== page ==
Those who are in SEZs, such as software companies, will likely continue with the old regime, as their effective tax rates in certain cases may be lower.
Sudhir Kapadia, partner and national tax leader at E&Y India, says the government’s move to cut the corporate tax rates sharply for domestic companies will narrow our traditional uncompetitiveness with Asean countries and help India attract some of the players who are looking to shift out of China due to the global trade war. In an interview with FE’s Banikinkar Pattanayak, he says the widening gap between corporate tax rates and personal income tax rates is nothing unusual and that with higher investment, consumption, too, will get a boost. Edited excerpts:
Will the move to tax new units at 15% (against the revised standard rate of 22%) lead to tax diversion by large corporations, which will now float various new subsidiaries out of existing businesses to claim the lower tax rates?
It’s not a tax diversion. It gives a choice to companies to set up new entities and avail of lower tax rates. The important thing here is that the lower tax rate is for fresh investments, and not for existing investments. The move will help entrepreneurs boost their returns on investments.
The tax cuts come at the peak of a global trade war when some multi-national corporations are looking at shifting out of China. Will we now be able to attract some of these players?
Certainly, it will make India much more attractive now because the corporate tax rate in Asean members has been traditionally lower than India, which was hurting our ability to lure investments. Of course, there are other issues, besides tax rates. But after-tax returns in India were much lower. And now, at least we will be able to compete with Asean much better and attract players wanting to shift investments due to the global trade war.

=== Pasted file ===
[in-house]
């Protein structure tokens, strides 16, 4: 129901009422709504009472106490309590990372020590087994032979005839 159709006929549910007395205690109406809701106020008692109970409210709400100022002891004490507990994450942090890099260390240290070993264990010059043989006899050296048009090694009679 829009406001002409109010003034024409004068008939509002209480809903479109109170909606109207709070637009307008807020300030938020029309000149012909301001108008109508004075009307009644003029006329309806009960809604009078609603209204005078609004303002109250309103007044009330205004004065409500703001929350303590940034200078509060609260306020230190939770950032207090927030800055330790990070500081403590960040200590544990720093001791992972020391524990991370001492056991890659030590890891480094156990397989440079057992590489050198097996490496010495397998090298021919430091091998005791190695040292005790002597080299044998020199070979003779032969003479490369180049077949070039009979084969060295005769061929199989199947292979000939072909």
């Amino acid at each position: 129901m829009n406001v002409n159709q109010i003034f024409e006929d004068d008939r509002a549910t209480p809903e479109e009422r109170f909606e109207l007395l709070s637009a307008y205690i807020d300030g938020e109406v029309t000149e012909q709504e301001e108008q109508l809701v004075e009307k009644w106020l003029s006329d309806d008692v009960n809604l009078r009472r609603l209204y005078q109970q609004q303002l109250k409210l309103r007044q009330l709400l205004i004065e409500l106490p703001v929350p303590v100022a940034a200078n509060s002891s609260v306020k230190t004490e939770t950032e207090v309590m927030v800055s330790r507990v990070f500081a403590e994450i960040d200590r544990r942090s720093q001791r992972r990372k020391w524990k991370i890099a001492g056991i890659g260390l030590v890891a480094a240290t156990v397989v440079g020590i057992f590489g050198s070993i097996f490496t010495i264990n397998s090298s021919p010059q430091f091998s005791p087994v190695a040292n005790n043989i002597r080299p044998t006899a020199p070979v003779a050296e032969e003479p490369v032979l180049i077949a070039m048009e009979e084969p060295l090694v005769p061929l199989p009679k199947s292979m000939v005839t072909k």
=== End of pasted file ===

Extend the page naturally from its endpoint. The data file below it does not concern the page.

After this move, what categories of companies will opt for the new regime and who will still want to go ahead with old rates with exemptions?
Those who are in SEZs, such as software companies, will likely continue with the old regime, as their effective tax rates in certain cases may be lower. But my view is that most other companies will opt for the new regime because it serves two important purposes. First, availing of exemptions is a complicated process and may lead to litigation as well, while the new regime offers much more certainty and predictability (about tax liability). Second, thanks to the phasing out of several exemptions, the effective tax outgo of many companies are higher than 25.17% (which is what most companies will pay under the new regime), in many cases about 28-33%. So these companies will find it attractive to switch to the new regime.
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Doesn’t the reduction in corporate tax rates now make the already existing asymmetry with high personal income tax rates even starker?
There is no conflict there. Corporate tax, by definition, is double taxation. While the company may be an artificial entity, salaries paid by it is taxed in the hands of individuals. Similarly, dividends are taxed. Also, investments are attracted through the corporate structure. So most of the countries keep corporate tax rates lower than personal income tax rates. Let’s put it this way: the government’s choice was between reducing corporate tax rates and personal income tax rates, and I think the idea to trim the corporate tax rate was to increase investments and growth.
Will it be enough to stimulate economic growth, as what we witness now is a consumption slowdown and this is not a consumption stimulus?
Lower corporate taxes can lead to consumption growth as well, because more money will be available. If the companies earn more, they will also declare dividends. Similarly, if companies invest, more jobs will be created; it will help consumption because investments breed income. So definitely, I think there will be a trickle-down positive impact.